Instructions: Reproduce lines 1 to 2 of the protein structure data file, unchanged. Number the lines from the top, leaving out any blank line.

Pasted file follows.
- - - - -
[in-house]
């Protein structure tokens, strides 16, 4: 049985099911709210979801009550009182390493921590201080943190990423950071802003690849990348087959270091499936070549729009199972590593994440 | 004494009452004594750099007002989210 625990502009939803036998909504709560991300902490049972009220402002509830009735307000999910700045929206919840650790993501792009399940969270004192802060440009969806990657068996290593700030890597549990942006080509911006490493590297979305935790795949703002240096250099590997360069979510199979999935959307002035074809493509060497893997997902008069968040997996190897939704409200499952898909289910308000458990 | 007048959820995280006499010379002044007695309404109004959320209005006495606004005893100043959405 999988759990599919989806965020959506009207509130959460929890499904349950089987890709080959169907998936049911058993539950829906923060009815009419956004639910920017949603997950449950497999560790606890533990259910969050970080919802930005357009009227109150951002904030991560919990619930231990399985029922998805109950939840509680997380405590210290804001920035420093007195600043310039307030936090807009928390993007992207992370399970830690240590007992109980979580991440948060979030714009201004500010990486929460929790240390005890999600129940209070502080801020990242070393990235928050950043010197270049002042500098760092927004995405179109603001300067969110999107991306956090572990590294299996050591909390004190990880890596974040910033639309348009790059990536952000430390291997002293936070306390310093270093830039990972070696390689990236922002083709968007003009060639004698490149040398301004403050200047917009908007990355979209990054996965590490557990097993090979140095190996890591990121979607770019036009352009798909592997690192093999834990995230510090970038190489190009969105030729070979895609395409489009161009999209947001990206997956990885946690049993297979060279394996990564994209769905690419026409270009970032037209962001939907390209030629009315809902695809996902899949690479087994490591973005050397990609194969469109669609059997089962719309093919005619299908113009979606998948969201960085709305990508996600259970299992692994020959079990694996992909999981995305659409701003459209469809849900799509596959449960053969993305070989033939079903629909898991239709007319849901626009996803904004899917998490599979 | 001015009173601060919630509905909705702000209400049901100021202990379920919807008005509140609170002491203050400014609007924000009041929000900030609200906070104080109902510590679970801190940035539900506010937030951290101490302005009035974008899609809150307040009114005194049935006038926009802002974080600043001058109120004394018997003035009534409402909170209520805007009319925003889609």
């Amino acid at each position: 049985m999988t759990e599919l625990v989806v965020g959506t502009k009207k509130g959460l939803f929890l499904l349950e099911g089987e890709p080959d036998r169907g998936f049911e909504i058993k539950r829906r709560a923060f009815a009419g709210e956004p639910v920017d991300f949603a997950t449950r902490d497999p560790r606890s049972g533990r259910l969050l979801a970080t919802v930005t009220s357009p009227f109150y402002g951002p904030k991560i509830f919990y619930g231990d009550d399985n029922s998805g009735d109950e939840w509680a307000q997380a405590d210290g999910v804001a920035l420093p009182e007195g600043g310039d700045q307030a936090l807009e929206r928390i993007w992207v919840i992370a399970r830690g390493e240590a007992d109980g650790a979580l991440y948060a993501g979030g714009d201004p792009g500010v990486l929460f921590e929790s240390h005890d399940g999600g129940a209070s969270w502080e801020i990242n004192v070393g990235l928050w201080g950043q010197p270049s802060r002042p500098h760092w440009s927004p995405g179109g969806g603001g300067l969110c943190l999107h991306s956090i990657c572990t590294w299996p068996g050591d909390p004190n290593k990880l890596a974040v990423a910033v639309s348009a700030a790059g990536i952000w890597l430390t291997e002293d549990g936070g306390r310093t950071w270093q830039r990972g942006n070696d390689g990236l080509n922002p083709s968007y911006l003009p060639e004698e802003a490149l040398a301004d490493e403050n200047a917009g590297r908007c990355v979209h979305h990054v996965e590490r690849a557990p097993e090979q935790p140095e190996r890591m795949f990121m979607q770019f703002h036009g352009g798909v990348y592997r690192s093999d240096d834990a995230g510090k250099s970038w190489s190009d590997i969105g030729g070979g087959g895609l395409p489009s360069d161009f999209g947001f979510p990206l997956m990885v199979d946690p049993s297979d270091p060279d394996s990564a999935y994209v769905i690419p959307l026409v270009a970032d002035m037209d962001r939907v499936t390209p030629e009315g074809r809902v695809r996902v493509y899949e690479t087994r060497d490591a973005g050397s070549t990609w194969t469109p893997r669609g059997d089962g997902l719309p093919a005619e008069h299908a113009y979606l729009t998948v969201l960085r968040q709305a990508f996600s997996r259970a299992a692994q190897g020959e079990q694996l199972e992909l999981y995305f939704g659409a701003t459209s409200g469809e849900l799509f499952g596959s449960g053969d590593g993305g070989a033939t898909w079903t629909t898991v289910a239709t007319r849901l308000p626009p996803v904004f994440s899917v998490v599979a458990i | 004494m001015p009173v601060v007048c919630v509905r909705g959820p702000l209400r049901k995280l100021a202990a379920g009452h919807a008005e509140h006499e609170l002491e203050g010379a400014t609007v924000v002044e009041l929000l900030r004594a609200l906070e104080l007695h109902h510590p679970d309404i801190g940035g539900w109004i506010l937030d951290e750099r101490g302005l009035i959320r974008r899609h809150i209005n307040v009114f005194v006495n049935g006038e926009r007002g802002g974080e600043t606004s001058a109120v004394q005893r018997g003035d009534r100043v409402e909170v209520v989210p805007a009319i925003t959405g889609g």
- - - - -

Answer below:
[in-house]
């Protein structure tokens, strides 16, 4: 049985099911709210979801009550009182390493921590201080943190990423950071802003690849990348087959270091499936070549729009199972590593994440 | 004494009452004594750099007002989210 625990502009939803036998909504709560991300902490049972009220402002509830009735307000999910700045929206919840650790993501792009399940969270004192802060440009969806990657068996290593700030890597549990942006080509911006490493590297979305935790795949703002240096250099590997360069979510199979999935959307002035074809493509060497893997997902008069968040997996190897939704409200499952898909289910308000458990 | 007048959820995280006499010379002044007695309404109004959320209005006495606004005893100043959405 999988759990599919989806965020959506009207509130959460929890499904349950089987890709080959169907998936049911058993539950829906923060009815009419956004639910920017949603997950449950497999560790606890533990259910969050970080919802930005357009009227109150951002904030991560919990619930231990399985029922998805109950939840509680997380405590210290804001920035420093007195600043310039307030936090807009928390993007992207992370399970830690240590007992109980979580991440948060979030714009201004500010990486929460929790240390005890999600129940209070502080801020990242070393990235928050950043010197270049002042500098760092927004995405179109603001300067969110999107991306956090572990590294299996050591909390004190990880890596974040910033639309348009790059990536952000430390291997002293936070306390310093270093830039990972070696390689990236922002083709968007003009060639004698490149040398301004403050200047917009908007990355979209990054996965590490557990097993090979140095190996890591990121979607770019036009352009798909592997690192093999834990995230510090970038190489190009969105030729070979895609395409489009161009999209947001990206997956990885946690049993297979060279394996990564994209769905690419026409270009970032037209962001939907390209030629009315809902695809996902899949690479087994490591973005050397990609194969469109669609059997089962719309093919005619299908113009979606998948969201960085709305990508996600259970299992692994020959079990694996992909999981995305659409701003459209469809849900799509596959449960053969993305070989033939079903629909898991239709007319849901626009996803904004899917998490599979 | 001015009173601060919630509905909705702000209400049901100021202990379920919807008005509140609170002491203050400014609007924000009041929000900030609200906070104080109902510590679970801190940035539900506010937030951290101490302005009035974008899609809150307040009114005194049935006038926009802002974080600043001058109120004394018997003035009534409402909170209520805007009319925003889609």